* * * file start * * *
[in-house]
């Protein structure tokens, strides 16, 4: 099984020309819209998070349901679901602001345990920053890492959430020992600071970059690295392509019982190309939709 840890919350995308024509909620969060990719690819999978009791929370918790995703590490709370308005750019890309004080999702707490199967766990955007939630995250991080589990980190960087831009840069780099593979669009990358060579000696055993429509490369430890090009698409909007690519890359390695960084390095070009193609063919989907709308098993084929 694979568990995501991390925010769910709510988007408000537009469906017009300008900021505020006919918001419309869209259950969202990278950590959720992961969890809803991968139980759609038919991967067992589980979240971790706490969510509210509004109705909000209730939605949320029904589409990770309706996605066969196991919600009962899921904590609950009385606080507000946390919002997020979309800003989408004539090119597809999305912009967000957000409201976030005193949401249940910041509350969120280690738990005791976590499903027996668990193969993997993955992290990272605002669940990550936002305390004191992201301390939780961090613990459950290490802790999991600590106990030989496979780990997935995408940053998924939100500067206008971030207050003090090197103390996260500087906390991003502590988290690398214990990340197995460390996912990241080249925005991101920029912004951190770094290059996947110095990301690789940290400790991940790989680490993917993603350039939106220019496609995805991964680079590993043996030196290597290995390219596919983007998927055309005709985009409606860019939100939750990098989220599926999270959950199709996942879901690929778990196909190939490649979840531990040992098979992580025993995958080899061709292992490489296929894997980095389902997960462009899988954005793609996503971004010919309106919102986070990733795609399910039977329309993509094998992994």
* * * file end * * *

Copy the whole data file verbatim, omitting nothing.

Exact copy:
[in-house]
């Protein structure tokens, strides 16, 4: 099984020309819209998070349901679901602001345990920053890492959430020992600071970059690295392509019982190309939709 840890919350995308024509909620969060990719690819999978009791929370918790995703590490709370308005750019890309004080999702707490199967766990955007939630995250991080589990980190960087831009840069780099593979669009990358060579000696055993429509490369430890090009698409909007690519890359390695960084390095070009193609063919989907709308098993084929 694979568990995501991390925010769910709510988007408000537009469906017009300008900021505020006919918001419309869209259950969202990278950590959720992961969890809803991968139980759609038919991967067992589980979240971790706490969510509210509004109705909000209730939605949320029904589409990770309706996605066969196991919600009962899921904590609950009385606080507000946390919002997020979309800003989408004539090119597809999305912009967000957000409201976030005193949401249940910041509350969120280690738990005791976590499903027996668990193969993997993955992290990272605002669940990550936002305390004191992201301390939780961090613990459950290490802790999991600590106990030989496979780990997935995408940053998924939100500067206008971030207050003090090197103390996260500087906390991003502590988290690398214990990340197995460390996912990241080249925005991101920029912004951190770094290059996947110095990301690789940290400790991940790989680490993917993603350039939106220019496609995805991964680079590993043996030196290597290995390219596919983007998927055309005709985009409606860019939100939750990098989220599926999270959950199709996942879901690929778990196909190939490649979840531990040992098979992580025993995958080899061709292992490489296929894997980095389902997960462009899988954005793609996503971004010919309106919102986070990733795609399910039977329309993509094998992994």